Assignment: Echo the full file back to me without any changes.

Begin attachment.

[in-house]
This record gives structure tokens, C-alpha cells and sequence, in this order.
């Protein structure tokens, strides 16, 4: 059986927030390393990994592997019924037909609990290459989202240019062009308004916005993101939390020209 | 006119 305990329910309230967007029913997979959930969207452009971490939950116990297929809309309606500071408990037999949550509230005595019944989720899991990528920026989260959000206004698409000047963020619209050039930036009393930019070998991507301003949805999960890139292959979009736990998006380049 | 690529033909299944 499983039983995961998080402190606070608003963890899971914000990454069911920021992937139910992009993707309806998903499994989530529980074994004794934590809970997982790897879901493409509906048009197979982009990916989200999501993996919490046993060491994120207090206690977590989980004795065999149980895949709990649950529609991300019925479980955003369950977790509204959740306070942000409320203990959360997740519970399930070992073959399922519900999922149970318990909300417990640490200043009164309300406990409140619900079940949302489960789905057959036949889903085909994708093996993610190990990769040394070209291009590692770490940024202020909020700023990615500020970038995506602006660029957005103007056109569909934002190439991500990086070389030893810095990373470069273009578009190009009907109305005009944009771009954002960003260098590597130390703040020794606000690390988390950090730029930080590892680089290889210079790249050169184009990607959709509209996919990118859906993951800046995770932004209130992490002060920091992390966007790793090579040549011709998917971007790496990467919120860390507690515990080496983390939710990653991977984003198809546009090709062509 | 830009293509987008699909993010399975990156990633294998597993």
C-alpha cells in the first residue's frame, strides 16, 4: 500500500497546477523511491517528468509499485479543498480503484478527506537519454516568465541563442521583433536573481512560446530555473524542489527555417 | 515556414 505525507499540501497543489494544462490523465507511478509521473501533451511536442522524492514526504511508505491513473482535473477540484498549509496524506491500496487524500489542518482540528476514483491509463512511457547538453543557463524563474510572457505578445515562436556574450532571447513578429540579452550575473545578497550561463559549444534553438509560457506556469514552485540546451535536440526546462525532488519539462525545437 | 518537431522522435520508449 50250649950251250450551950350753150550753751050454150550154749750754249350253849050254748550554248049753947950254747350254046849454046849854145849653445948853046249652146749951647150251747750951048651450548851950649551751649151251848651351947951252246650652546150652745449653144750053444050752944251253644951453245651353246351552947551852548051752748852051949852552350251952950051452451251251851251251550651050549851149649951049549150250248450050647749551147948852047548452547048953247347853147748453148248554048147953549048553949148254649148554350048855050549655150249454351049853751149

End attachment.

[in-house]
This record gives structure tokens, C-alpha cells and sequence, in this order.
């Protein structure tokens, strides 16, 4: 059986927030390393990994592997019924037909609990290459989202240019062009308004916005993101939390020209 | 006119 305990329910309230967007029913997979959930969207452009971490939950116990297929809309309606500071408990037999949550509230005595019944989720899991990528920026989260959000206004698409000047963020619209050039930036009393930019070998991507301003949805999960890139292959979009736990998006380049 | 690529033909299944 499983039983995961998080402190606070608003963890899971914000990454069911920021992937139910992009993707309806998903499994989530529980074994004794934590809970997982790897879901493409509906048009197979982009990916989200999501993996919490046993060491994120207090206690977590989980004795065999149980895949709990649950529609991300019925479980955003369950977790509204959740306070942000409320203990959360997740519970399930070992073959399922519900999922149970318990909300417990640490200043009164309300406990409140619900079940949302489960789905057959036949889903085909994708093996993610190990990769040394070209291009590692770490940024202020909020700023990615500020970038995506602006660029957005103007056109569909934002190439991500990086070389030893810095990373470069273009578009190009009907109305005009944009771009954002960003260098590597130390703040020794606000690390988390950090730029930080590892680089290889210079790249050169184009990607959709509209996919990118859906993951800046995770932004209130992490002060920091992390966007790793090579040549011709998917971007790496990467919120860390507690515990080496983390939710990653991977984003198809546009090709062509 | 830009293509987008699909993010399975990156990633294998597993």
C-alpha cells in the first residue's frame, strides 16, 4: 500500500497546477523511491517528468509499485479543498480503484478527506537519454516568465541563442521583433536573481512560446530555473524542489527555417 | 515556414 505525507499540501497543489494544462490523465507511478509521473501533451511536442522524492514526504511508505491513473482535473477540484498549509496524506491500496487524500489542518482540528476514483491509463512511457547538453543557463524563474510572457505578445515562436556574450532571447513578429540579452550575473545578497550561463559549444534553438509560457506556469514552485540546451535536440526546462525532488519539462525545437 | 518537431522522435520508449 50250649950251250450551950350753150550753751050454150550154749750754249350253849050254748550554248049753947950254747350254046849454046849854145849653445948853046249652146749951647150251747750951048651450548851950649551751649151251848651351947951252246650652546150652745449653144750053444050752944251253644951453245651353246351552947551852548051752748852051949852552350251952950051452451251251851251251550651050549851149649951049549150250248450050647749551147948852047548452547048953247347853147748453148248554048147953549048553949148254649148554350048855050549655150249454351049853751149